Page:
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Tuesday, December 30, 2014

Making and Keeping New Year's Resolutions

As a psychotherapist and hypnotherapist in NYC, this is the time of year when I see new clients coming into treatment because they've decided to make important changes in their lives. This is the time of year when many of us take stock, think about our lives, and make New Year's resolutions about the things that we want to change about ourselves. 


Making and Keeping New Year's Resolutions

Clinical hypnosis (also known as hypnotherapy) is a safe and effective way to change old habits and create new and positive changes. Whether you want to develop better communication skills in your relationship, change old eating habits, stop smoking, or create an overall healthier lifestyle, clinical hypnosis has helped thousands of people to overcome obstacles that were keeping them from making those changes on their own.

At the beginning of the New Year when people make their New Year's resolutions, many people start with enthusiasm, motivation and determination to make the changes that they want to see in their lives. However, after a month or two, many of those same people get frustrated and discouraged when they don't see the changes happening fast enough, and they abandon their efforts. When you work with a licensed mental health professional who has advanced training in clinical hypnosis, you're able to work more deeply on the unconscious issues that keep you from making the changes that you want to make. It's not as much of a struggle as when you try to do it on your own.

If you, like many others, are at the point when you've made your New Year's resolutions and you feel determined to make those changes, here are some tips that might be helpful:

Recognize that Change is a Process:
Since change is a process that happens over time, and usually not a one-time event, recognize that making changes, especially if you're trying to do it on your own, might take longer than you think.

Focus on Changing Your Behavior:
Instead of focusing on specific results (e.g., wanting to lose a specific amount of weight by a specific date), focus on changing your behavior. So, for instance, instead of saying, "I want to lose 15 lbs. by March 1st," focus on eating healthier and more nutritious meals. When you focus on healthier eating habits, your goal will be a broader change that will be longer lasting, more holistic and more effective than planning for particular weight loss. You're also more likely to keep off any weight that you've lost when you have a broader goal.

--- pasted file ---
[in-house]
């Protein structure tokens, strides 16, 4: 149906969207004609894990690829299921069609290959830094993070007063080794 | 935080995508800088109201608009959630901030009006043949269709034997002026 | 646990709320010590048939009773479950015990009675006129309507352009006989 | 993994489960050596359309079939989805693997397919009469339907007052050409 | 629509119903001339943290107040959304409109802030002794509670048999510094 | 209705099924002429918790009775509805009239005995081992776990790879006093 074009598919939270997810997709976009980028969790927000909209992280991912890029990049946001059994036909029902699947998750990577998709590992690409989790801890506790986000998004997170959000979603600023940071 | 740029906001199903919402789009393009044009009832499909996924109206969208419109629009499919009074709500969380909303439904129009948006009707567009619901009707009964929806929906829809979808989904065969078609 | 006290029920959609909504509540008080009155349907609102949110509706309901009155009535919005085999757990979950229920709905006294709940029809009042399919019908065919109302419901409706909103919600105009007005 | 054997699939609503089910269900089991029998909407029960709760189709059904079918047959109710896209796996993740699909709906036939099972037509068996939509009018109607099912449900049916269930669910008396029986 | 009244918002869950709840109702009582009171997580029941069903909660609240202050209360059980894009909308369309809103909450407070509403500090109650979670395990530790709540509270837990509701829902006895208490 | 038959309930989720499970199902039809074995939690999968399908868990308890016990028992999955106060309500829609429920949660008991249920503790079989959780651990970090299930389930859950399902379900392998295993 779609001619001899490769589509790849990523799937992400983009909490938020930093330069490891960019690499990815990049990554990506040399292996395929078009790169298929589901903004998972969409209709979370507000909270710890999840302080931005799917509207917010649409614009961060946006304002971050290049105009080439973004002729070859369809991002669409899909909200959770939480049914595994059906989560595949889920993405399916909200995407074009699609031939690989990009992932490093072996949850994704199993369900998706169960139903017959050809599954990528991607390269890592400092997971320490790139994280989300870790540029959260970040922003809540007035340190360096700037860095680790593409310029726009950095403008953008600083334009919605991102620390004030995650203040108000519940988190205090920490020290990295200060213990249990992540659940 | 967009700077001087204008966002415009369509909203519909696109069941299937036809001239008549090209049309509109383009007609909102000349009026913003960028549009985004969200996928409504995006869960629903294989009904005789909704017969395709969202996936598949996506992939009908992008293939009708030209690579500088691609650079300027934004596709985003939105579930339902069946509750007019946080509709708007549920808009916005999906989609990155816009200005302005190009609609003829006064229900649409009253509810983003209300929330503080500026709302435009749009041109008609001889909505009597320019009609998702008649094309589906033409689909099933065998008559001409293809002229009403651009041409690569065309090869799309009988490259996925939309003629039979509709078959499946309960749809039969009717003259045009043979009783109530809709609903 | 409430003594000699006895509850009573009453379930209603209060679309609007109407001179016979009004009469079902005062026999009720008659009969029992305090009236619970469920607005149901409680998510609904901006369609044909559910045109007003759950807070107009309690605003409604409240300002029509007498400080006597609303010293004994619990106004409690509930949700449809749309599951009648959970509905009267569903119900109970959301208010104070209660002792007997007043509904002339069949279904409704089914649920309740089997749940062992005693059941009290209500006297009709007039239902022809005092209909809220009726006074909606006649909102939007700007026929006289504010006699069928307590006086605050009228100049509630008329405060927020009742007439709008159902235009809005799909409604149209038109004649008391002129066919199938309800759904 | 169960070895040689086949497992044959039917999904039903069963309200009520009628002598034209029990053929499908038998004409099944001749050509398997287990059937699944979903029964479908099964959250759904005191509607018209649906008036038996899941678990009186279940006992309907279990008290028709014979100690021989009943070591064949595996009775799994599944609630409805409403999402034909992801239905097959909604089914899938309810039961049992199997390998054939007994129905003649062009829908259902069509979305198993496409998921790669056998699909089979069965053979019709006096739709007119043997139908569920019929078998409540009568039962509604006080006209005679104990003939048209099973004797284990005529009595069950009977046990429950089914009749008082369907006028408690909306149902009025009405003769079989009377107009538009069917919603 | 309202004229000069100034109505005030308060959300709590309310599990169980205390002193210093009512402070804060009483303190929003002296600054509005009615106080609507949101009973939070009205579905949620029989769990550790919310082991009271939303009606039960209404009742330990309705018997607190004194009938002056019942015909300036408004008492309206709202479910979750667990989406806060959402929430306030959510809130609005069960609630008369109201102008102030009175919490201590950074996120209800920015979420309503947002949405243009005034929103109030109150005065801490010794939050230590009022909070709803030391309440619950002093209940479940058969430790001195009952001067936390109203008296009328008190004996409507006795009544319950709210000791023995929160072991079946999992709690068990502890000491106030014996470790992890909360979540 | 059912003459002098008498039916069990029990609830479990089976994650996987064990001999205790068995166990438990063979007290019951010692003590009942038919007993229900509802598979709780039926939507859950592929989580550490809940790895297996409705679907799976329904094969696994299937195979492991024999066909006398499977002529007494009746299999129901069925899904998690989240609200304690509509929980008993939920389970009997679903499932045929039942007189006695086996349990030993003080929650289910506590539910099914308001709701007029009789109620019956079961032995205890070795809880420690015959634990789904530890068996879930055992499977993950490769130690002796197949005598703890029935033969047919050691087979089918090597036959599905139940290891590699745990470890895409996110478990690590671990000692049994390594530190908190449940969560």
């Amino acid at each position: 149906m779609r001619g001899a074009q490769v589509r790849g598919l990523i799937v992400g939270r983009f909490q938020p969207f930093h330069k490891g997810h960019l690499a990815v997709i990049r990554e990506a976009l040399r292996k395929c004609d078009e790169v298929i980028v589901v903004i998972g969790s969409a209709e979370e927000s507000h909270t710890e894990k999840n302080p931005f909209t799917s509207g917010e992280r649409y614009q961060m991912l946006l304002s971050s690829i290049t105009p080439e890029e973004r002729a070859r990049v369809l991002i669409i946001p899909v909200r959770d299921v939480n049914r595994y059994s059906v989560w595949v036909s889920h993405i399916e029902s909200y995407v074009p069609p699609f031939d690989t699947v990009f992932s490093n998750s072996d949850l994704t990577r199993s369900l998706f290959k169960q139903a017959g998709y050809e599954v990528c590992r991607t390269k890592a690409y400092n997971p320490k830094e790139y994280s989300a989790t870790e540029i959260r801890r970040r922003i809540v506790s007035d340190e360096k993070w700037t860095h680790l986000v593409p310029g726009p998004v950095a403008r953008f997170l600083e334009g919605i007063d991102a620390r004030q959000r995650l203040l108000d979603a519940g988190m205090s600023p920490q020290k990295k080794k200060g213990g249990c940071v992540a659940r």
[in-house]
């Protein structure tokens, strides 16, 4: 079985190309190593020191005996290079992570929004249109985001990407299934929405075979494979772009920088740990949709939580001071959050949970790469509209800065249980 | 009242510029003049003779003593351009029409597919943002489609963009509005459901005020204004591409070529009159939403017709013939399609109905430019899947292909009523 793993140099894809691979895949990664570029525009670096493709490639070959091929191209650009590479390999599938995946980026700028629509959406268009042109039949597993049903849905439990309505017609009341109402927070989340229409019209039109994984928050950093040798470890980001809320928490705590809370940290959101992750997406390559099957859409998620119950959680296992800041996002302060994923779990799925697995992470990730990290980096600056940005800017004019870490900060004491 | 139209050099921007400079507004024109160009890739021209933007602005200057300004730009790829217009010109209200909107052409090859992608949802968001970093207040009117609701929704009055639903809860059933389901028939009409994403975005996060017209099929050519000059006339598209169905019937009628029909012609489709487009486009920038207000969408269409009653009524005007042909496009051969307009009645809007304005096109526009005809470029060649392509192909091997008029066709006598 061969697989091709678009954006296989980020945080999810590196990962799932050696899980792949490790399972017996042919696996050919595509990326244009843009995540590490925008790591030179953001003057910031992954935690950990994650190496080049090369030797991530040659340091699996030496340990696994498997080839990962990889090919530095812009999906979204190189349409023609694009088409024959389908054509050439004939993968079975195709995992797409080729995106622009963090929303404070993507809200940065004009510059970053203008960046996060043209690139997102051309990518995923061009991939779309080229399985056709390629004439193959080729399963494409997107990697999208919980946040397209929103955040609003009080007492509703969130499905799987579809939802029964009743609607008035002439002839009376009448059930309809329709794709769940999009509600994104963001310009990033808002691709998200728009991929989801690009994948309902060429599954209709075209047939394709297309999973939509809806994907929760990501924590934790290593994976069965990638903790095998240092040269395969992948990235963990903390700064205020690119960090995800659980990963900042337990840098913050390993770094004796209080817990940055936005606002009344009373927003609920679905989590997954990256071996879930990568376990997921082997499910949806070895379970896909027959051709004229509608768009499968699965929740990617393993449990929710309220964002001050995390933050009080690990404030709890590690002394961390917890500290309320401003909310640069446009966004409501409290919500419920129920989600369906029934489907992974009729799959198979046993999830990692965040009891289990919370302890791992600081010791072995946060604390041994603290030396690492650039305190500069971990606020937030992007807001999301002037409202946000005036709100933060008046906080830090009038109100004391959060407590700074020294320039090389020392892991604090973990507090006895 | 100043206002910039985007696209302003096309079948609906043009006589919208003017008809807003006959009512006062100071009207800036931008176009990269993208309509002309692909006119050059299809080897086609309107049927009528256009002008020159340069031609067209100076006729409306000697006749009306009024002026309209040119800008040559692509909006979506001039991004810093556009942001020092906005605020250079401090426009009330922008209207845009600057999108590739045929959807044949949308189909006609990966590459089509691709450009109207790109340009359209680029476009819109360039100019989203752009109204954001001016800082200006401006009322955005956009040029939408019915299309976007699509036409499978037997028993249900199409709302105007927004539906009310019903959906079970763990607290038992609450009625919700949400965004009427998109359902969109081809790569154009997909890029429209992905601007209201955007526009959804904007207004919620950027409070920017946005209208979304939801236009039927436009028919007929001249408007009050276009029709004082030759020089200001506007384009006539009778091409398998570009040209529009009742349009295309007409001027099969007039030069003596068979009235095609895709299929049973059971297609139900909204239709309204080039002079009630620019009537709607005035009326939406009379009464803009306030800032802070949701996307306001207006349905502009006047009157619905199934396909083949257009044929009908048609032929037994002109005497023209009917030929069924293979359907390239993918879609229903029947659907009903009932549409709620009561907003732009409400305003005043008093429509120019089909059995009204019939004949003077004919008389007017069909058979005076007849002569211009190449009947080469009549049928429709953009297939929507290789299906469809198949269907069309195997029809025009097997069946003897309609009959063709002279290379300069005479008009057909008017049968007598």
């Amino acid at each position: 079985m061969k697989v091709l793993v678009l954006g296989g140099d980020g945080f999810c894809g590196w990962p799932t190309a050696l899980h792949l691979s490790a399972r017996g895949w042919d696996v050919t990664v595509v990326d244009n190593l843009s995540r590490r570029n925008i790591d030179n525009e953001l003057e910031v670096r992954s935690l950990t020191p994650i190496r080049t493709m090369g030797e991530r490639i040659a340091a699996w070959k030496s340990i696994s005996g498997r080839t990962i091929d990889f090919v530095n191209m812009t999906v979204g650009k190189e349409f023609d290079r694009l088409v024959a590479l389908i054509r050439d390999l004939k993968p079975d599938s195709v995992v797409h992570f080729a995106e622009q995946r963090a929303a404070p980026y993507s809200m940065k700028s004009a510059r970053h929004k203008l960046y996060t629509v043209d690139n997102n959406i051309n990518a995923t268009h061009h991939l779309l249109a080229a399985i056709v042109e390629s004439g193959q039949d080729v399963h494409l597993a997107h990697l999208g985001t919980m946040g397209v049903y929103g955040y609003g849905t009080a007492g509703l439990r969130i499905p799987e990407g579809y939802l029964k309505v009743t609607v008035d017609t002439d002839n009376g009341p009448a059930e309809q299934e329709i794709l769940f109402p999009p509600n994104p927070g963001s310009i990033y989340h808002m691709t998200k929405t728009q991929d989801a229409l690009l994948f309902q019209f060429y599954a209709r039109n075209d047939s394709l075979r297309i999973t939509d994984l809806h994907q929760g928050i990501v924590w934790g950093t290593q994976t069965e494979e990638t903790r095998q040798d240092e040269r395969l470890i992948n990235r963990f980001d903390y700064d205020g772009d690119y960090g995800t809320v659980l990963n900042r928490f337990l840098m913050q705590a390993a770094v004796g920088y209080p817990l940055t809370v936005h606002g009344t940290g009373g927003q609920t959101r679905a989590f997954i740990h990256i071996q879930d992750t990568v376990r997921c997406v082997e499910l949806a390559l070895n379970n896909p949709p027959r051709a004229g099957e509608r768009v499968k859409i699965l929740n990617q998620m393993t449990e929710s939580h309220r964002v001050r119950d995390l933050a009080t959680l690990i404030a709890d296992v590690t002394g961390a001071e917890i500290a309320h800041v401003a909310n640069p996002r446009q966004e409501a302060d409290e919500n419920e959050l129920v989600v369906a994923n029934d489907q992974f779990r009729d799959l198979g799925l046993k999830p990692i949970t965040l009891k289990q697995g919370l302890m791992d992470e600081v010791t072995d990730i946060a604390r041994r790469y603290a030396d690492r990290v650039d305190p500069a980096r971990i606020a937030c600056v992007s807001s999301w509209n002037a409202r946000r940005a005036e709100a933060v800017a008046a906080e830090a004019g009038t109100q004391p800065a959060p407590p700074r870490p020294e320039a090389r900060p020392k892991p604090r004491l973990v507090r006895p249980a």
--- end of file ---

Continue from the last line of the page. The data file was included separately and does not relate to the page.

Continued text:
Choose Only One or Two Changes at a Time:
If you overwhelm yourself with too many New Year's resolutions at a time, you are probably setting yourself up for failure. Choosing one or two behaviors that you would like to change is more likely to be effective. As you see positive changes in those one or two areas that you want to change, you'll feel more confident about yourself. Then, after you've consolidated your gains in these areas, you can consider other areas that you'd like to change.

Decide What You'd Like to Add to Your Life As Well:
When you decide to make a change in yourself, decide what you'd like to add to your life as well. So, for instance, if you want to stop smoking and you know that you tend to smoke when you get anxious, think about what pleasant activities you can substitute for your old smoking habit when you feel triggered by anxiety. Attending a yoga class, going to the gym, talking to a friend, learning to meditate, or some other healthy activity that you would enjoy, might be among the activities that you choose to add to your life. So, it's not just about "giving up smoking." The overall goal is to lead a healthier life, you're learning new coping skills for when you get anxious, and you're also adding healthy activities to create greater happiness in your life.

Recognize that You Might Slip Back into Old Behaviors:
This gets back to the idea that change is a process. So, it's better not to engage in all-or-nothing thinking when you're trying to make changes in your life. Recognize that you might slip back into the old behaviors that you're trying to change. Plan for these slips so that you're prepared if and when they occur. For many people, this is the time when they become frustrated and they give up on their New Year's resolutions. So, rather than berating yourself and giving up, acknowledge that you're human, you had a slip, recommit to your goal and move on.

Consider Clinical Hypnosis:
If you've tried all of the above suggestions and you find that you're still struggling to keep those New Year's resolutions that are so important to you, you might want to consider attending clinical hypnosis sessions with a licensed mental health professional who has advanced training in hypnotherapy.

Remember, there's a big difference between a lay "hypnotist" and a licensed mental health professional who is a hypnotherapist. While the "hypnotist" might know some hypnotic techniques, the licensed mental health professional who is a hypnotherapist has advanced therapeutic training and is recognized as a licensed professional in your State.

I am a licensed psychotherapist and hypnotherapist in NYC. I have helped many clients to make positive changes so they can lead more fulfilling lives.

I wish everyone a Happy and Healthy New Year.

To find out more about clinical hypnosis, visit the website for the professional clinical hypnosis society, ASCH: http://www.ASCH.net.

To find out more about me, visit my website: Josephine Ferraro, LCSW - NYC Psychotherapist

To set up a consultation, call me at (212) 726-1006.